Blast Disease

Pyramiding Xa Genes for Bacterial Blight Resistance in Rice


Angke & Conde (Indonesian cultivars) xa5 in the background of xa4
Toennissen et al. (2003) Curr Opin Plant Biol 6:191-198

PR106 (PAU) & MH2Rxa5 (xa5+xa13+Xa21) (Mahyco Res. Ctr, Jalna)


Singh et al. 2001. TAG (PR106 IRBB62xa5 + xa13 + Xa21); Mahyco (MH2Rxa5 IRBB60Xa4+xa5+xa13+Xa21)

PB-1(with basmati quality) with BB resistance (from IRBB55xa13+Xa21) at IARI


Joseph et al. 2004. Mol Breed 13:377

Improved Sambha Mahshuri: BLB genes xa5, xa13, Xa21; donor PR 106; DRR, Hyderabad

Improved Samba Mahsuri (IET 19046) A first variety from Marker Assisted Selection (MAS)

Bacterial Blight in Rice

Pyramiding of Genes for Blast Resistance in Rice


Pi-2(t)+Pi-9(t) in Kalinga III &Vandana (CRRI)* *C101A51Pi-2(t) & O. minutaPi-9(t); Pi-1(Pi1)+Pi-2(Piz-5)+Pi-4(Pita) in CO39 (UAS, Bangalore)
LAC23Pi-1, 5173Pi-2 & Pai-kan-taoPi-4 CO39 = CO39Pi-1+Pi-2+Pi-4 (Hittalmani et al. 2000. TAG 100:11211128); *alleles indicated in parenthesis

IR50, Jyothi(Madras Univ), IR36, IR50, IR64 & IR72 (UAS; Hittalmani 2005)

Resistance for Rice Blast Disease

Submergence Tolerance in Rice Swarna- Sub1A (Nature, Aug 06)


BC3F2, BC2F3 Sub1 donor IR49830

Swarna

six varieties* close to release at national & state levels in Bangladesh & India
*Swarna, IR64,CR1009, BR11, TDK1, Samba Mahsuri

Marker Assisted Resistance Breeding


Some Often Cited Examples Soybean Cyst Nematode Cregan et al. 2000; Meksem et al., 2001 Resistance against Gall Midge in Rice Madan Mohan (ICGEB; Now at UDSC)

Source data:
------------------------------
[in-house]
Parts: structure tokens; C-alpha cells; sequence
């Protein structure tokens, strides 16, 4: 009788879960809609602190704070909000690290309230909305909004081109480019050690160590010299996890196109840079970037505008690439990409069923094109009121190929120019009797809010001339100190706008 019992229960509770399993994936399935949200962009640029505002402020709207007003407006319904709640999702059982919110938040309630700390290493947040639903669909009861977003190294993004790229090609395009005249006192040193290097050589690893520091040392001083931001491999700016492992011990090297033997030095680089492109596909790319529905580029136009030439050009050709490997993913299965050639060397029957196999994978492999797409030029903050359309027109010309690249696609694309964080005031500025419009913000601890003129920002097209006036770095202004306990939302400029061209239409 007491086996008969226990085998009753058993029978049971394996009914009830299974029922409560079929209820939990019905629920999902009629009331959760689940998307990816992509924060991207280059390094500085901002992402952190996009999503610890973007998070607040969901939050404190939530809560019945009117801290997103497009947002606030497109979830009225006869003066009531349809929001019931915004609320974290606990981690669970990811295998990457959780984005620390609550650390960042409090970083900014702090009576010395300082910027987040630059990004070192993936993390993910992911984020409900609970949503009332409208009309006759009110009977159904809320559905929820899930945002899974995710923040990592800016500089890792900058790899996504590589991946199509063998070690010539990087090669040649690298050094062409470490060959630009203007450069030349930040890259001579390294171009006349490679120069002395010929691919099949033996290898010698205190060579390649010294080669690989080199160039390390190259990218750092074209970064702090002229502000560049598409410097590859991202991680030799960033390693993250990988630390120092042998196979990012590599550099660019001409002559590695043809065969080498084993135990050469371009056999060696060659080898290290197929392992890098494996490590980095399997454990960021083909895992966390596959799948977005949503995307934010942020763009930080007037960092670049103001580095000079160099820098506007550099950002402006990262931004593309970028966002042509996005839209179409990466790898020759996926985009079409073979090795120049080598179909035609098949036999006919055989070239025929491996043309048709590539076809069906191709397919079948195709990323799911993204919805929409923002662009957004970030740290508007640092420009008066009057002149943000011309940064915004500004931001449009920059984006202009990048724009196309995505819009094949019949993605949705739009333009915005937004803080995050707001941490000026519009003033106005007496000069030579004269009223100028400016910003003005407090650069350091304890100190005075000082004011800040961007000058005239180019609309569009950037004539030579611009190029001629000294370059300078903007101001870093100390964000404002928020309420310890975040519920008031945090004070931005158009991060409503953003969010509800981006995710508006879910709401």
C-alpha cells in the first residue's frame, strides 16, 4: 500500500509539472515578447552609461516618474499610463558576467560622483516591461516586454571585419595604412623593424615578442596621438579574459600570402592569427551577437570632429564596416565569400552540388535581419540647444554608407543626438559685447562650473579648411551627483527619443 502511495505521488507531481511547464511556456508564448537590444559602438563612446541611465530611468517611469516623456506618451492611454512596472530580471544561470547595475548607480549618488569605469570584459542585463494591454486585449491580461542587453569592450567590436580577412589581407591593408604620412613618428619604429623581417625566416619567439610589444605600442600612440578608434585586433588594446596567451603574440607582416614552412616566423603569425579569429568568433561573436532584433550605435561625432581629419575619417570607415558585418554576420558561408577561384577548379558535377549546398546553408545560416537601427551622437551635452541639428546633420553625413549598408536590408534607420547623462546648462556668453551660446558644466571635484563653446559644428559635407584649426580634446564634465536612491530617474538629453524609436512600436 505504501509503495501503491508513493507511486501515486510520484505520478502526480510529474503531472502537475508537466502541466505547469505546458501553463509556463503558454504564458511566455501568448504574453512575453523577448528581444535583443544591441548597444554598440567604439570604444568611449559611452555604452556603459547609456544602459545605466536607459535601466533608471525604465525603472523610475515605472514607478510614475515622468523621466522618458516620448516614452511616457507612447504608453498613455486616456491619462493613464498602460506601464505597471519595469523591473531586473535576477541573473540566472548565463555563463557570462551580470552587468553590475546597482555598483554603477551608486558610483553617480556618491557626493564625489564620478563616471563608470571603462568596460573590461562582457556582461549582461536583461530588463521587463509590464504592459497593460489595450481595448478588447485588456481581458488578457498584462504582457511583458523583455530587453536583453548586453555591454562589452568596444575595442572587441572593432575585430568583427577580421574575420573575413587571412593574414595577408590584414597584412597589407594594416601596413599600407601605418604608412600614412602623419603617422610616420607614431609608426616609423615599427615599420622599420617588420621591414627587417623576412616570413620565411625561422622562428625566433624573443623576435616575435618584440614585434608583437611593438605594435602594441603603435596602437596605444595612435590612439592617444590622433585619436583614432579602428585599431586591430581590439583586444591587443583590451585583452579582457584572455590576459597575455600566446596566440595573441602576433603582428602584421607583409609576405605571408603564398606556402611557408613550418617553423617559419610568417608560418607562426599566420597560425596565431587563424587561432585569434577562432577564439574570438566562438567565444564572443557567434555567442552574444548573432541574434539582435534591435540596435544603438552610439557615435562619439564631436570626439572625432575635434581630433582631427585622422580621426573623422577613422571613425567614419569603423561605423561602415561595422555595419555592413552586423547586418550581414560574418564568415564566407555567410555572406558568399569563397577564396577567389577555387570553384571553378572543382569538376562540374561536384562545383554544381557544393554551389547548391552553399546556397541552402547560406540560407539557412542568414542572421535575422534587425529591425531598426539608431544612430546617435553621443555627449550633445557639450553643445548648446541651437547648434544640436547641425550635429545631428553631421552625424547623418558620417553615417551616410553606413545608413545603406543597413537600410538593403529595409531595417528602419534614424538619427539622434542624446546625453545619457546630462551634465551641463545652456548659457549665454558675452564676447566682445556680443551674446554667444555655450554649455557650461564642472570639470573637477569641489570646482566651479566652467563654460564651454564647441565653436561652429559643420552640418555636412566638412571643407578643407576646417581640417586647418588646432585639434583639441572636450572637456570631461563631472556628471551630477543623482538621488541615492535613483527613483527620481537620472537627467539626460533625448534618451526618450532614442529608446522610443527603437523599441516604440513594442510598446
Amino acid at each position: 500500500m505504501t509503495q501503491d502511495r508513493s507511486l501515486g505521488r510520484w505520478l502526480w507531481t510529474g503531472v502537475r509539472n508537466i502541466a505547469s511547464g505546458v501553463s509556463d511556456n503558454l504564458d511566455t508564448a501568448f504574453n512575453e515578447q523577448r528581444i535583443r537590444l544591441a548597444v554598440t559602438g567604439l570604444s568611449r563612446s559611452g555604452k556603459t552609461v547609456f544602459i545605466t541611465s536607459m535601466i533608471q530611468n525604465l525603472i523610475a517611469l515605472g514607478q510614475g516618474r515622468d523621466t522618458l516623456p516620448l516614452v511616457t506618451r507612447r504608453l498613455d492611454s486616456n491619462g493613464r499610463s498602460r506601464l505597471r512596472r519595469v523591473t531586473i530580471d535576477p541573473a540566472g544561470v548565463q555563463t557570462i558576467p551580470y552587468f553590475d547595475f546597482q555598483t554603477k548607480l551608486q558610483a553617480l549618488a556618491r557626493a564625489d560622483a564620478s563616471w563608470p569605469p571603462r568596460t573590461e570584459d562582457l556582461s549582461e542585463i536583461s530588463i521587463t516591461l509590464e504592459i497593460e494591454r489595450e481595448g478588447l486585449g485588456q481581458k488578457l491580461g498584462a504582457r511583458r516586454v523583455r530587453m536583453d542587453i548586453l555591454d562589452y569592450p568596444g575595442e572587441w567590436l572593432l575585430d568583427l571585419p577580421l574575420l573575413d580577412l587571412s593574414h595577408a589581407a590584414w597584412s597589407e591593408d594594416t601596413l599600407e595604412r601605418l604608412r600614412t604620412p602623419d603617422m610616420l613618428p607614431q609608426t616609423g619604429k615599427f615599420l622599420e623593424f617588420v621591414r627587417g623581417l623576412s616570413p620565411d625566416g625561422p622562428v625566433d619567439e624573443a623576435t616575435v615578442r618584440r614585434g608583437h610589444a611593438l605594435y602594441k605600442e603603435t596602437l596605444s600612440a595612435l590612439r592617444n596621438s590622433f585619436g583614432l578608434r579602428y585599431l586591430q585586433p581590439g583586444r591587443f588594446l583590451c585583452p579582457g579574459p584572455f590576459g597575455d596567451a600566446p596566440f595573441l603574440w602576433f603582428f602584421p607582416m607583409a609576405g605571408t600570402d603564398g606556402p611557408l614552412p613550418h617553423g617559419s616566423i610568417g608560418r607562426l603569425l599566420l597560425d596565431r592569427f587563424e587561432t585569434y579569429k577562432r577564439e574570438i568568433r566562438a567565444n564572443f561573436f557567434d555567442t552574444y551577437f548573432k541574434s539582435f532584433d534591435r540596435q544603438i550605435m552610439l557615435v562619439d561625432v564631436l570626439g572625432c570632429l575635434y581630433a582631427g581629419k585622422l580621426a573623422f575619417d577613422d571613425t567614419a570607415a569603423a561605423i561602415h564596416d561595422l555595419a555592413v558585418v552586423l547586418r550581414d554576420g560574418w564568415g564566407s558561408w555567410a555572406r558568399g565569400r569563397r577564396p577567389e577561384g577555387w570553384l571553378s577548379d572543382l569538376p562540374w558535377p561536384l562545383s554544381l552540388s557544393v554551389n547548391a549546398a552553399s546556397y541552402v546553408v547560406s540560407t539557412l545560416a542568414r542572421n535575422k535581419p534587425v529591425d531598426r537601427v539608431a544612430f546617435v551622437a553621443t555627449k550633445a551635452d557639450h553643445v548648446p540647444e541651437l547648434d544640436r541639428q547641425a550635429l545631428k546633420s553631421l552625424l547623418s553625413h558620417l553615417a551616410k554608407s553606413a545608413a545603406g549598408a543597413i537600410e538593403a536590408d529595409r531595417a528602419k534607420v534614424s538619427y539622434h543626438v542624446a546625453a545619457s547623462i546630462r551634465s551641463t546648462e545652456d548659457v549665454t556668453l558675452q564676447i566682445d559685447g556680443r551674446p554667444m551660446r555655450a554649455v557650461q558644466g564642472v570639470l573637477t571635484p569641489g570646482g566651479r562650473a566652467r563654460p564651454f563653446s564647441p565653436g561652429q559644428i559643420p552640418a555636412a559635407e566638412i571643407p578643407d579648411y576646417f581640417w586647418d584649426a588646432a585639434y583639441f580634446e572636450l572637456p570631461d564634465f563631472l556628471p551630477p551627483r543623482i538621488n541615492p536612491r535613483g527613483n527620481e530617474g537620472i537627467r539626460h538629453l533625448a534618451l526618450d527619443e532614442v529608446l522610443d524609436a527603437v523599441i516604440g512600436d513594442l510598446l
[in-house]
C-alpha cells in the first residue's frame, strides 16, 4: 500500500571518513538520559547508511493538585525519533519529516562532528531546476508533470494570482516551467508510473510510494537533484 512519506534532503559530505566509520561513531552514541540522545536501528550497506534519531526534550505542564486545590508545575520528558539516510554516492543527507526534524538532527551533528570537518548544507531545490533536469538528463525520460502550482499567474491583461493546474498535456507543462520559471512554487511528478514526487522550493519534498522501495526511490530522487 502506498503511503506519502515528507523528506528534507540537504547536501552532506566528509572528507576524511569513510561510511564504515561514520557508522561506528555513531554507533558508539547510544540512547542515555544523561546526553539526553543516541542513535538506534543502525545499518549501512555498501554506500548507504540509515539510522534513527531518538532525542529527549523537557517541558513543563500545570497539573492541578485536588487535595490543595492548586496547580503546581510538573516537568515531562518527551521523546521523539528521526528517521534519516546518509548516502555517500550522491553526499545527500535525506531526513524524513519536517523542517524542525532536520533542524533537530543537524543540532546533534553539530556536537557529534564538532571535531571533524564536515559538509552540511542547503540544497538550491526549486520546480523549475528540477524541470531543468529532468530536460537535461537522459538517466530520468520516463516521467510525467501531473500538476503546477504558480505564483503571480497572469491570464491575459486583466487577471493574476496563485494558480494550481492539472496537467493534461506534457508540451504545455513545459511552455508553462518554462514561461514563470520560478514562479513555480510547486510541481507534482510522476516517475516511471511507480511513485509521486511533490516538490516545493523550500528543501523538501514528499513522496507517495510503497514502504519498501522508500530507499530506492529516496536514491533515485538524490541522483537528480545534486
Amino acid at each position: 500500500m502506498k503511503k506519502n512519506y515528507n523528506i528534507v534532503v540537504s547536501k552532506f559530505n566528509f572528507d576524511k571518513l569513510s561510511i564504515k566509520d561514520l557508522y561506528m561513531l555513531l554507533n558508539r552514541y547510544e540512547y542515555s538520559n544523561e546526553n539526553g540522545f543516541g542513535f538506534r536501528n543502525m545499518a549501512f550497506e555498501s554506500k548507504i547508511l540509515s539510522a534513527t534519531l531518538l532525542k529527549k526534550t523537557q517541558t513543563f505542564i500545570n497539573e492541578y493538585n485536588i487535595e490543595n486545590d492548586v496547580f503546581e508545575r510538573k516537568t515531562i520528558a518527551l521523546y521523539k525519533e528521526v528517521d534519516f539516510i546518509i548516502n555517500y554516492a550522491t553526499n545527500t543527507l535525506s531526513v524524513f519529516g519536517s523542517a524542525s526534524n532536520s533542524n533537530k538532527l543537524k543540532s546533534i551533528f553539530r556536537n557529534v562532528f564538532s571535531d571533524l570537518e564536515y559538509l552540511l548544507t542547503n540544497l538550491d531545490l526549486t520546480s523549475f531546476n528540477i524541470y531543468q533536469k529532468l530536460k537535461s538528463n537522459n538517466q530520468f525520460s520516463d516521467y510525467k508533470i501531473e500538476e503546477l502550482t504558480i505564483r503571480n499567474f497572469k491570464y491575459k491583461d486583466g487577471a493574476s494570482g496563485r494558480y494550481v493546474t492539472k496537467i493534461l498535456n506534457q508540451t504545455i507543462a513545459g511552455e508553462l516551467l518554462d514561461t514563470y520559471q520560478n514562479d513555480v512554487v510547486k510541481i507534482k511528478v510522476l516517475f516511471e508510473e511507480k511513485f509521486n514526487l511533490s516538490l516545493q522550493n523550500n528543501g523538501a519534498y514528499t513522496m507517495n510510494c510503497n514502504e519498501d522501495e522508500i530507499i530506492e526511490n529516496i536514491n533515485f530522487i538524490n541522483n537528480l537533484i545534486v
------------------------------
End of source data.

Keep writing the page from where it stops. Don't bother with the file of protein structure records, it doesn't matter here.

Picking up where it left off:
Two Hybrids Released in India

Pearl-millet (HHB-67-2 from HHB-67 (HAU) (downy mildew resistant): ICRISAT Maize (Vivek-QPM9): VPKAS, Almora

Hybrid Rice Cultivars in China (e.g., Shanyou 63; Restorer Line Minghui 63 Improved)

Gene Pyramiding for Biotic & Abiotic Stresses in Barley


South Aust. Barley Impr. Program (SABIP)
- CCN (Ha2/Ha4), BYDV (Yd2), SFNB (Rpt4) & Mn effi.(Mel1) -Sloop Sloop SA;Sloop Vic
Source: Chebec(Ha2), Franklin (Yd2) & Keel (Ha4, Rpt4 & Mel1)

- CCN, SFNB, leaf rust, leaf scald, boron tol. & thermostable -amylase to Gairdner
Source: 1.Keel CNN & SFNB resistance, 2. Fanfare- rust resistance, 3. H. spontaneum - scab resistance, 4. DH115 boron tolerance & 5. SD3 - thermostable -amylase

SFNB, Spot Form Net Blotch

Problems in MAS for Yield: Maize/Rice/Tomato/Barley


Limited success: 20 QTLs in maize, 2 QTLs in rice 9311* & 3 QTLs in tomato**;
Edwards, Monsanto, St. Louis, USA *O. rufipogon RGC105491 to O. sativa 9311 (Liang et al. 2004, Euphytica); ** Crossing ILs (S. pennellii S. lycopersicum M82), Gur & Zamir (2004) PLoS Biol 2:e245
M.

No benefit (epistasis & env.): QTL from Steptoe (high yield) & Morex (malting) in Barley 10 Morex NILs & 1 Steptoe NIL
(Kandemir et al., 2000 Mol Breed 6:157)

Pyramiding Additional Genes Over Transgenes


Rice: CO39NILPiz-5 IR50Piz-5 transform Xa21 = IR50Piz-5+Xa21 (Crop Sci 42:p2072, 2002) Rice: IRBB21Xa21 Minghui 63Xa21(MAS) Minghui 63cry1Ab+cry1Ac (GM) = Minghui 63cry1Ab+ cry1Ac+Xa21
(Minghui 63 is a widely used cms restorer line for hybrid rice in China)

(Jiang et al. 2004 Plant Breed 123:112-116) Soybean: QTL for insect resistance from PI 229358 to GM Jack-Btcry1Ac (Walker et al. 2002; Mol Breed 9:43)

Reasons for Low Impact & Future Needs for MAS


Non-availability of robust markers Epistasis, background and g e Still cost-ineffective: high throughput & low cost genoytpic centres needed Plant breeder-molecular biologist gap Association mapping needed MARS & GWS for complex/multiple traits

Further Reading on MAS


Gupta et al. (2009). MAS for conventional plant breeding. Plant Breed Rev 33:145-217 Gupta et al. (2009). MAS in Wheat: Mol Breeding (Special Issue): 24: (published online, 11 December, 2009) Gupta et al. (2009). MAS for complex and multiple traits in crops. (under preparation) Several Other Reviews on this Active Area